The Beginning of Varna Archaeological Museum
The inauguration of the Varna Archaeological Museum and its further development is closely connected with the names of the two brothers Herman and Karel Škorpil, Czechs by origin, who came to help with the education and culture of their sister Slavonic nation following the Liberation of Bulgaria from the Turkish Yoke. In 1894 they permanently settled in Varna. On 12 December 1901, a group of socially active figures and teachers established the Varna Archaeological Society that for decades since has been the basic motivating power for interest and study in the history of Varna, Varna Region, and Northeast Bulgaria. The inauguration of an archaeological museum was a task of prime importance for the Society. On June 11, 1906 the first exhibition of the Museum was officially opened in a room of the Girls’ High School. Karel Škorpil was elected as director of the Museum and remained in that post till his death in 1944.
In 1945 the Varna Archaeological Museum was declared to be state property, and Mr. M. Mirtchev became the new director. In 1952 the exhibition was moved into aschool building on 5 Sheinovo St. specially granted to the Museum. Its rich collections and strong traditions of research and collective work proved to be the helped for creating other museums in Varna, such as the Navy Museum, the Ethnographic Museum, the Museum of the Bulgarian Revival, etc.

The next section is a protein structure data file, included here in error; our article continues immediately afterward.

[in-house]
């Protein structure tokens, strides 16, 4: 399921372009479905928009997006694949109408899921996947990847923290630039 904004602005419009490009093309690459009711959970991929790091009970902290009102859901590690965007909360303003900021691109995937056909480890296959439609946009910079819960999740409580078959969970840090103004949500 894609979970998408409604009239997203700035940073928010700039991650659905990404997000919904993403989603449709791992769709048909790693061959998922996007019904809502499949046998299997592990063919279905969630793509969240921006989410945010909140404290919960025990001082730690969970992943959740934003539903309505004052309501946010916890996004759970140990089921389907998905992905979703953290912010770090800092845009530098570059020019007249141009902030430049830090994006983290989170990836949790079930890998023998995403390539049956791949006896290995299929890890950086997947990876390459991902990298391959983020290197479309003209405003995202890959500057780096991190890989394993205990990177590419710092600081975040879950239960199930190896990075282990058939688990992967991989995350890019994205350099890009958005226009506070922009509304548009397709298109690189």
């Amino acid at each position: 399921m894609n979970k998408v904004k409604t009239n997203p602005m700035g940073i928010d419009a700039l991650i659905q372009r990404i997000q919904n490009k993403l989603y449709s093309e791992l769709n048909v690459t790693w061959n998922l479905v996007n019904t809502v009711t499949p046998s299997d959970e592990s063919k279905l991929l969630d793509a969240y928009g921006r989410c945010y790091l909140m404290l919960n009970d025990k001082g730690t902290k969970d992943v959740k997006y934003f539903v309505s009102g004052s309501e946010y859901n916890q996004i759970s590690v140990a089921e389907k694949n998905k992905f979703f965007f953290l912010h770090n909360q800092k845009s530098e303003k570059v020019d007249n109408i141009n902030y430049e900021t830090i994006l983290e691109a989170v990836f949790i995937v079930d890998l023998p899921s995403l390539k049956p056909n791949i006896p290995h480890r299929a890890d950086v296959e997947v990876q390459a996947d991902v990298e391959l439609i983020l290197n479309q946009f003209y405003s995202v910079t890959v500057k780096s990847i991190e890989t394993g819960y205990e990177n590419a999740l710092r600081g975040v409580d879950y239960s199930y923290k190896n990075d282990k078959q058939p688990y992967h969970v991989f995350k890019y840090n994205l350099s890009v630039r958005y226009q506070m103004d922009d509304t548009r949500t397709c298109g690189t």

Since 3 March 1983, the Museum has been accommodated in the present building – the only one offering complete possibilities for exhibiting and preserving its riches. Throughout its existence of over 120 years, archaeologists members of the Varna Archaeological Museum or employed at the Archaeological Museum have constantly carried out archaeological investigations and excavations on various sites all over Northeast Bulgaria. The Varna Archaeological Museum now holds over 100,000 various objects of the region's past epochs.
The building was originally constructed to be a Girls’ High School between 1892–1898 after the design of the famous Bulgarian architect Petko Momchilov. The architectural style is “New Renaissance”.
The building comprises of a basement area and two floors. It nearly forms a complete square and includes a spacious inner yard. Some of the rooms and the corridors are decorated with wall paintings. A continuous corridor runs throughout the whole building, leading to the exhibition rooms.
The exhibition area of the Museum is 2150 sq. m, not including the storerooms, the library and the Educational Children’s Museum.